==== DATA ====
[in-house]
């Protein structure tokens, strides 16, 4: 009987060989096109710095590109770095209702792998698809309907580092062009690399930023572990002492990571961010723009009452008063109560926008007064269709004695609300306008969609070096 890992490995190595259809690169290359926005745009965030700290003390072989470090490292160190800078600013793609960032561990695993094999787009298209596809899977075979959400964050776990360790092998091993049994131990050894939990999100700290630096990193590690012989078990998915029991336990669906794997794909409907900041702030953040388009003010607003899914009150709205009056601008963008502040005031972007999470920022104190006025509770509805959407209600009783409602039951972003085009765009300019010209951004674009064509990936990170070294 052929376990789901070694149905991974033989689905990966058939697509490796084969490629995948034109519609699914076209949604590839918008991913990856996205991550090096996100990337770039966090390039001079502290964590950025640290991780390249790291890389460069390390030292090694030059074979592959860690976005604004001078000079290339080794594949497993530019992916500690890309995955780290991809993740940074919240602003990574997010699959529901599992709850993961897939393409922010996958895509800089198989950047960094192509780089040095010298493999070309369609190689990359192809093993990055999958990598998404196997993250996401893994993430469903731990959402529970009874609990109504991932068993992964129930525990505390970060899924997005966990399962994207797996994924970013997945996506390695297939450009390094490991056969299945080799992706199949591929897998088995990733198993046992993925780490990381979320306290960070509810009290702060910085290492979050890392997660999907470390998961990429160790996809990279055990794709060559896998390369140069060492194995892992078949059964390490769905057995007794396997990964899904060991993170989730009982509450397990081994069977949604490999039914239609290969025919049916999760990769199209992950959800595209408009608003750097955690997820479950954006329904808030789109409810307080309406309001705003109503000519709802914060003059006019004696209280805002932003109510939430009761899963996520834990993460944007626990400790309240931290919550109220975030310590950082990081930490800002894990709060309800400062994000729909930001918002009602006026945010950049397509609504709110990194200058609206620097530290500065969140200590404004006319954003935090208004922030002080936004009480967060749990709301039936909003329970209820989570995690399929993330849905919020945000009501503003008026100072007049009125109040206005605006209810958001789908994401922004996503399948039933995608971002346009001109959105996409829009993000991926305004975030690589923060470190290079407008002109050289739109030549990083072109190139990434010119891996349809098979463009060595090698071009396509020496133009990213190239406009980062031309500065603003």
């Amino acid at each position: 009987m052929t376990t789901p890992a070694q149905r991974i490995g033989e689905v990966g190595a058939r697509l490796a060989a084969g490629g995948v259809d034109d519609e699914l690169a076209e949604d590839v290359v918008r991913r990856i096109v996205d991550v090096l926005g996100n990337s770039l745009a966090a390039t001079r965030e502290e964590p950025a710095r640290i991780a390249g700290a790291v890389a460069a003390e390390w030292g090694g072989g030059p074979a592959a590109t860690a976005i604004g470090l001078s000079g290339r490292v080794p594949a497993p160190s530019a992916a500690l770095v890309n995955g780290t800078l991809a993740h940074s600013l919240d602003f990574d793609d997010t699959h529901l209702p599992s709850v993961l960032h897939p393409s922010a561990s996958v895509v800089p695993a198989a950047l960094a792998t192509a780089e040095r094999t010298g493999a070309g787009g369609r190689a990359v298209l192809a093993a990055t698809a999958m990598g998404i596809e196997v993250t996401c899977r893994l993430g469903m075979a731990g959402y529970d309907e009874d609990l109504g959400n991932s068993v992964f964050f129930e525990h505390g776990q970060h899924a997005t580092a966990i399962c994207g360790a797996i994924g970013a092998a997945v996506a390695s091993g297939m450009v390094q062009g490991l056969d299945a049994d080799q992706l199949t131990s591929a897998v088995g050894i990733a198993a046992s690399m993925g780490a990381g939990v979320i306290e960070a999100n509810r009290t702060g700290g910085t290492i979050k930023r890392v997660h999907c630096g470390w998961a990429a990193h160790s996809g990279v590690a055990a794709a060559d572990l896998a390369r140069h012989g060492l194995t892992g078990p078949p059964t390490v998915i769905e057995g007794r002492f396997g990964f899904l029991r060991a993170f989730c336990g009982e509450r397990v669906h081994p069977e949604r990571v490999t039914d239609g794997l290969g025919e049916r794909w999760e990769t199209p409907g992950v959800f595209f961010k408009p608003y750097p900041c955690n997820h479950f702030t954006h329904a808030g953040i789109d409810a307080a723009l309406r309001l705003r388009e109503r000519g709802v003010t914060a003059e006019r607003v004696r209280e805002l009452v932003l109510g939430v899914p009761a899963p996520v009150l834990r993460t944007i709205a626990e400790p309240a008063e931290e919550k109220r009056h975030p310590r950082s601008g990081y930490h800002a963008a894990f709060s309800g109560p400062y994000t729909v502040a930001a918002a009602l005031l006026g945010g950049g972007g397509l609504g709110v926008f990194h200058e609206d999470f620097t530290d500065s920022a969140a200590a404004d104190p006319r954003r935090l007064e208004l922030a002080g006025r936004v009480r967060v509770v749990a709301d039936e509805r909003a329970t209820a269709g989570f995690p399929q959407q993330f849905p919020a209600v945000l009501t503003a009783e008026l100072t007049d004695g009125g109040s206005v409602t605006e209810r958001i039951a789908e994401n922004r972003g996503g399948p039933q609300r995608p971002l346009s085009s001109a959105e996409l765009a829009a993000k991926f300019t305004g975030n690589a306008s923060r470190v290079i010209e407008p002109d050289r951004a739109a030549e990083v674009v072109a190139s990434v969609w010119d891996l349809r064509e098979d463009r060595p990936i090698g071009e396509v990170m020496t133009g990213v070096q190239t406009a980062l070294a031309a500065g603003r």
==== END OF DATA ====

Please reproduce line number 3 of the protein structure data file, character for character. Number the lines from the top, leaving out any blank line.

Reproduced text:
């Amino acid at each position: 009987m052929t376990t789901p890992a070694q149905r991974i490995g033989e689905v990966g190595a058939r697509l490796a060989a084969g490629g995948v259809d034109d519609e699914l690169a076209e949604d590839v290359v918008r991913r990856i096109v996205d991550v090096l926005g996100n990337s770039l745009a966090a390039t001079r965030e502290e964590p950025a710095r640290i991780a390249g700290a790291v890389a460069a003390e390390w030292g090694g072989g030059p074979a592959a590109t860690a976005i604004g470090l001078s000079g290339r490292v080794p594949a497993p160190s530019a992916a500690l770095v890309n995955g780290t800078l991809a993740h940074s600013l919240d602003f990574d793609d997010t699959h529901l209702p599992s709850v993961l960032h897939p393409s922010a561990s996958v895509v800089p695993a198989a950047l960094a792998t192509a780089e040095r094999t010298g493999a070309g787009g369609r190689a990359v298209l192809a093993a990055t698809a999958m990598g998404i596809e196997v993250t996401c899977r893994l993430g469903m075979a731990g959402y529970d309907e009874d609990l109504g959400n991932s068993v992964f964050f129930e525990h505390g776990q970060h899924a997005t580092a966990i399962c994207g360790a797996i994924g970013a092998a997945v996506a390695s091993g297939m450009v390094q062009g490991l056969d299945a049994d080799q992706l199949t131990s591929a897998v088995g050894i990733a198993a046992s690399m993925g780490a990381g939990v979320i306290e960070a999100n509810r009290t702060g700290g910085t290492i979050k930023r890392v997660h999907c630096g470390w998961a990429a990193h160790s996809g990279v590690a055990a794709a060559d572990l896998a390369r140069h012989g060492l194995t892992g078990p078949p059964t390490v998915i769905e057995g007794r002492f396997g990964f899904l029991r060991a993170f989730c336990g009982e509450r397990v669906h081994p069977e949604r990571v490999t039914d239609g794997l290969g025919e049916r794909w999760e990769t199209p409907g992950v959800f595209f961010k408009p608003y750097p900041c955690n997820h479950f702030t954006h329904a808030g953040i789109d409810a307080a723009l309406r309001l705003r388009e109503r000519g709802v003010t914060a003059e006019r607003v004696r209280e805002l009452v932003l109510g939430v899914p009761a899963p996520v009150l834990r993460t944007i709205a626990e400790p309240a008063e931290e919550k109220r009056h975030p310590r950082s601008g990081y930490h800002a963008a894990f709060s309800g109560p400062y994000t729909v502040a930001a918002a009602l005031l006026g945010g950049g972007g397509l609504g709110v926008f990194h200058e609206d999470f620097t530290d500065s920022a969140a200590a404004d104190p006319r954003r935090l007064e208004l922030a002080g006025r936004v009480r967060v509770v749990a709301d039936e509805r909003a329970t209820a269709g989570f995690p399929q959407q993330f849905p919020a209600v945000l009501t503003a009783e008026l100072t007049d004695g009125g109040s206005v409602t605006e209810r958001i039951a789908e994401n922004r972003g996503g399948p039933q609300r995608p971002l346009s085009s001109a959105e996409l765009a829009a993000k991926f300019t305004g975030n690589a306008s923060r470190v290079i010209e407008p002109d050289r951004a739109a030549e990083v674009v072109a190139s990434v969609w010119d891996l349809r064509e098979d463009r060595p990936i090698g071009e396509v990170m020496t133009g990213v070096q190239t406009a980062l070294a031309a500065g603003r």